Nintendo's (NASDAQOTH:NTDOY) current living room console, the Wii U, has been an abysmal failure. Since its release last November, Nintendo has shipped fewer than 4 million units, a far cry from the 5 million the company had originally expected to sell by the end of March. The situation is unlikely to improve -- soon, Nintendo's Wii U will face competition from both the PlayStation 4 and the Xbox One.
Thankfully, Nintendo's handheld, the 3DS, continues to sell well, somewhat offsetting the Wii U's failure. That trend should accelerate next quarter, when sales of the company's latest Pokemon titles are factored into earnings. Still, as Nintendo becomes more reliant on its handheld, the company becomes ever more vulnerable to smartphone and tablet-based gaming, especially as Samsung (NASDAQOTH:SSNLF) and Apple (NASDAQ:AAPL) look to more aggressively target the space.
Nintendo is now a handheld gaming company
Nintendo's dominance of handheld gaming stretches back some 20 years. First with its Game Boy, and then with the DS, Nintendo's handheld consoles have consistently outsold rival machines from companies such as Sega and Sony. That trend continues with the 3DS; in fact, Nintendo's 3DS was the best-selling video-game console in the U.S. from May through September.
It will probably also be the best-selling console in October. Pokemon X and Pokemon Y were released Oct. 12 and sold 4 million copies in just the first 48 hours, becoming the fastest-selling 3DS games ever. Alongside Pokemon, Nintendo also released the 2DS, a stripped-down version of the 3DS that costs $40 less.
Worldwide, Nintendo has now sold 35 million 3DS consoles, giving it a significant platform from which to sell software. In the six months ended in September, Nintendo sold more than 27 million 3DS games. Yet despite the success of the 3DS, it wasn't enough to overcome the failure of the Wii U: Last quarter, Nintendo recorded an operating loss of $187 million, the byproduct of taking a loss on Wii U hardware.
Samsung looks to gaming to set itself apart
But as Nintendo becomes reliant on handheld gaming, it makes the company particularly vulnerable to competition from smartphones and tablets. Although mobile gaming has exploded in popularity, its growth has not affected the core gaming market -- but that could change.
Samsung has begun to aggressively move into gaming as a way to differentiate its hardware from its Android rivals. At its developers conference last week, Samsung unveiled a software development kit that allows games to be beamed from Samsung tablets and smartphones to compatible smart TVs. This technology, paired with Samsung's proprietary controller, will allow Samsung's Galaxy tablets and smartphones to act as mobile consoles.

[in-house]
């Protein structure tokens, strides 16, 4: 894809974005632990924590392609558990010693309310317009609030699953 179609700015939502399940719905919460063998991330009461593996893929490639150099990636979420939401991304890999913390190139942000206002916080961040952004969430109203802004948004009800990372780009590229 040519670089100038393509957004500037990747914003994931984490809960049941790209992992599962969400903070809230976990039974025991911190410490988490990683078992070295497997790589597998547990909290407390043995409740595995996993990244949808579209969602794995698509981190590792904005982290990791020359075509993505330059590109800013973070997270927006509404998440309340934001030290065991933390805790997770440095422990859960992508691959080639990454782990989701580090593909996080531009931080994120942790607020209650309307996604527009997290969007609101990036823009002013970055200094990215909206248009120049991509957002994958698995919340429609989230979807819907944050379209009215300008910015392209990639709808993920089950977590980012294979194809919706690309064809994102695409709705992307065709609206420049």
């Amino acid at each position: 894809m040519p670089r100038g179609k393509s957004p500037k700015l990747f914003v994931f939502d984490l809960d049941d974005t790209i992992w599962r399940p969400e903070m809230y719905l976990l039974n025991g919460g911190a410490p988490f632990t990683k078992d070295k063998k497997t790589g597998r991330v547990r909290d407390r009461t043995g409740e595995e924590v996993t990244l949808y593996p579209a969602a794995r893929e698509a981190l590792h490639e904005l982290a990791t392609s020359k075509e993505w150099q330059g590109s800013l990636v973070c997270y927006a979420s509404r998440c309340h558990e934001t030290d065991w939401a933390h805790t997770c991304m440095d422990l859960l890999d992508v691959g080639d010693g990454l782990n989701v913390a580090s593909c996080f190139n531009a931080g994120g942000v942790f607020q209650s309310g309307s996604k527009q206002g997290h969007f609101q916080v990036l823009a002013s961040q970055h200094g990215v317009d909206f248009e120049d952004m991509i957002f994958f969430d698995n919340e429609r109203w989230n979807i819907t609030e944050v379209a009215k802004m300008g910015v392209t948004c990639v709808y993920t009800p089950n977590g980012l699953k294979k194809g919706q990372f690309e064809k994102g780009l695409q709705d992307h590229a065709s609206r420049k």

If it takes off, it could be incredibly popular. While Nintendo's 3DS sells well, Samsung's Galaxies absolutely dwarf it in total sales. Samsung's flagship Galaxy S4 alone sold 40 million units in its first 6 months on the market. Add in sales of its Galaxy Note phablets and its tablets, and Samsung's Galaxy platform is several times larger than Nintendo's.
Apple finally caves
Still, Apple's iPhone is a far larger threat to Nintendo than Samsung's Galaxies. The mobile-game developers I've spoken with tell me that Android's fragmentation and piracy make it a less attractive platform to work with. Apple's more locked-down iOS is more likely to sustain a large gaming scene.
Indeed, the iPhone is already a huge platform for gaming. According to Distimo (via Forbes), games bring in 79% of the all the revenue to Apple's app store. With Apple now paying developers $25 million per day, iOS has become a force in the video-game economy.
Still, most of the high-grossing games are simplistic titles such as Angry Birds and Candy Crush. They simply don't compare to the more engrossing titles available on Nintendo's platform. Not for long, though. Because the iPhone lacks buttons, developers are limited in the sorts of gaming experience they can offer -- but not for much longer.
Apple's most recent update to iOS, iOS 7, includes support for third-party controllers. Images of Logitech's upcoming controller, the Powershell, leaked online last week. An iPhone (or iPod Touch), paired with Logitech's controller, could be a potent alternative to Nintendo's handheld.
Can Nintendo survive?
Almost 40% of children under age 2 now use tablets or smartphones. That presents a serious challenge to Nintendo, as its inept Wii U console has made the 3DS the sole source of income at the company.
Samsung and Apple, the two largest mobile hardware producers, are moving aggressively into gaming. Major developers, including Activison Blizzard, Electronic Arts, and Square Enix, have begun to offer their titles on mobile platforms. If more complex mobile games appear, it will be nearly impossible for Nintendo to maintain its current business model.